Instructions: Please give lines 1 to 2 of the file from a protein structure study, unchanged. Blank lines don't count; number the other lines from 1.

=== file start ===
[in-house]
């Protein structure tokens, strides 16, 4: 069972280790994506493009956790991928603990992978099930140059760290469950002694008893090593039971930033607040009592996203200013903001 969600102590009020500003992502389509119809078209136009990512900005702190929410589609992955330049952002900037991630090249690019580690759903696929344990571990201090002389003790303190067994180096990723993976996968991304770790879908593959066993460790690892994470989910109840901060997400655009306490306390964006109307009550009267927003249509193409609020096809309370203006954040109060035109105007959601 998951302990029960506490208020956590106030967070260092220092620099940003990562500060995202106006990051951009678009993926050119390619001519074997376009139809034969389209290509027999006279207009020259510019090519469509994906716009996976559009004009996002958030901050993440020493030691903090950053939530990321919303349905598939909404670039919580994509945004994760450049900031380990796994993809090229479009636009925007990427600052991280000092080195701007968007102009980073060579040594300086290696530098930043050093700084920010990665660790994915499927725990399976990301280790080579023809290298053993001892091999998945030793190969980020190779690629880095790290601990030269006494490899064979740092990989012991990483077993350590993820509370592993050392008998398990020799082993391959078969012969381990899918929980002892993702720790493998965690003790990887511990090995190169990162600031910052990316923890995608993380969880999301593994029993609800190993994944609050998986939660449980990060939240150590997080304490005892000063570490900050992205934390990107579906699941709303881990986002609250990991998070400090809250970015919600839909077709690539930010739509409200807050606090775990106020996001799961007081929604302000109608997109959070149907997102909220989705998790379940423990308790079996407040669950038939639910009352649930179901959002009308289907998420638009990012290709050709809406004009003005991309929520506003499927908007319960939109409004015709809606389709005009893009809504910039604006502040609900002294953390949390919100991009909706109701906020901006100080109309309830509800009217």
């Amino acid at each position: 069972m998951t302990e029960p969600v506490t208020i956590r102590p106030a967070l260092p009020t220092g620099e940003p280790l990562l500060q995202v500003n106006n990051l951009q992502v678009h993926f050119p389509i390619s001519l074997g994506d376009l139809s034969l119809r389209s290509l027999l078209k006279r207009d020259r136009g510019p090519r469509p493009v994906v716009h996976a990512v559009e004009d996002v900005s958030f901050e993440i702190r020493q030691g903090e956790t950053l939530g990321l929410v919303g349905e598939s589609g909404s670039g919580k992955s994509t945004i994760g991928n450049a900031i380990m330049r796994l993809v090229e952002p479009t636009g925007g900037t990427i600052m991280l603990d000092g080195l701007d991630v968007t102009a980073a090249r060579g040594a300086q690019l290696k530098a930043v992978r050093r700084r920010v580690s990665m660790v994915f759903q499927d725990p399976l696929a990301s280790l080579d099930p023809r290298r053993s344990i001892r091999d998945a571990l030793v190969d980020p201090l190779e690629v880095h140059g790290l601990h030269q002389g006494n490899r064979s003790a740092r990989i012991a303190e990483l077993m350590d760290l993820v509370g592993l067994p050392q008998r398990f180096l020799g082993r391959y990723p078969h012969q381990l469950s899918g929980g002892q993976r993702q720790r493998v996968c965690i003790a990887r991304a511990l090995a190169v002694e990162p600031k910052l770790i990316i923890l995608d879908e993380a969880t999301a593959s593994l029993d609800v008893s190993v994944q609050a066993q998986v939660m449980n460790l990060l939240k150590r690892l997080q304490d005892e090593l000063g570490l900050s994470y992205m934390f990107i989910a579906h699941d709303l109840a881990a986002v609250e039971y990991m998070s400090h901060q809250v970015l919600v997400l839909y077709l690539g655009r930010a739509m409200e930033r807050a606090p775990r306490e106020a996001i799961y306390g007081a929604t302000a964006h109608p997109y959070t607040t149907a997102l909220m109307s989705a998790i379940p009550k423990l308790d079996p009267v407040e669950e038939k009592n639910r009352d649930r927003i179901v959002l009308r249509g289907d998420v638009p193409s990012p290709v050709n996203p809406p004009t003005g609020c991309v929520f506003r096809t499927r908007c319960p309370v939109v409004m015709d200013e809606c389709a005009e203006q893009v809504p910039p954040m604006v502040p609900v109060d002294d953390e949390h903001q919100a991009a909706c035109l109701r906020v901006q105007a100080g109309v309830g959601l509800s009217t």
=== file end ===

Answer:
[in-house]
């Protein structure tokens, strides 16, 4: 069972280790994506493009956790991928603990992978099930140059760290469950002694008893090593039971930033607040009592996203200013903001 969600102590009020500003992502389509119809078209136009990512900005702190929410589609992955330049952002900037991630090249690019580690759903696929344990571990201090002389003790303190067994180096990723993976996968991304770790879908593959066993460790690892994470989910109840901060997400655009306490306390964006109307009550009267927003249509193409609020096809309370203006954040109060035109105007959601 998951302990029960506490208020956590106030967070260092220092620099940003990562500060995202106006990051951009678009993926050119390619001519074997376009139809034969389209290509027999006279207009020259510019090519469509994906716009996976559009004009996002958030901050993440020493030691903090950053939530990321919303349905598939909404670039919580994509945004994760450049900031380990796994993809090229479009636009925007990427600052991280000092080195701007968007102009980073060579040594300086290696530098930043050093700084920010990665660790994915499927725990399976990301280790080579023809290298053993001892091999998945030793190969980020190779690629880095790290601990030269006494490899064979740092990989012991990483077993350590993820509370592993050392008998398990020799082993391959078969012969381990899918929980002892993702720790493998965690003790990887511990090995190169990162600031910052990316923890995608993380969880999301593994029993609800190993994944609050998986939660449980990060939240150590997080304490005892000063570490900050992205934390990107579906699941709303881990986002609250990991998070400090809250970015919600839909077709690539930010739509409200807050606090775990106020996001799961007081929604302000109608997109959070149907997102909220989705998790379940423990308790079996407040669950038939639910009352649930179901959002009308289907998420638009990012290709050709809406004009003005991309929520506003499927908007319960939109409004015709809606389709005009893009809504910039604006502040609900002294953390949390919100991009909706109701906020901006100080109309309830509800009217």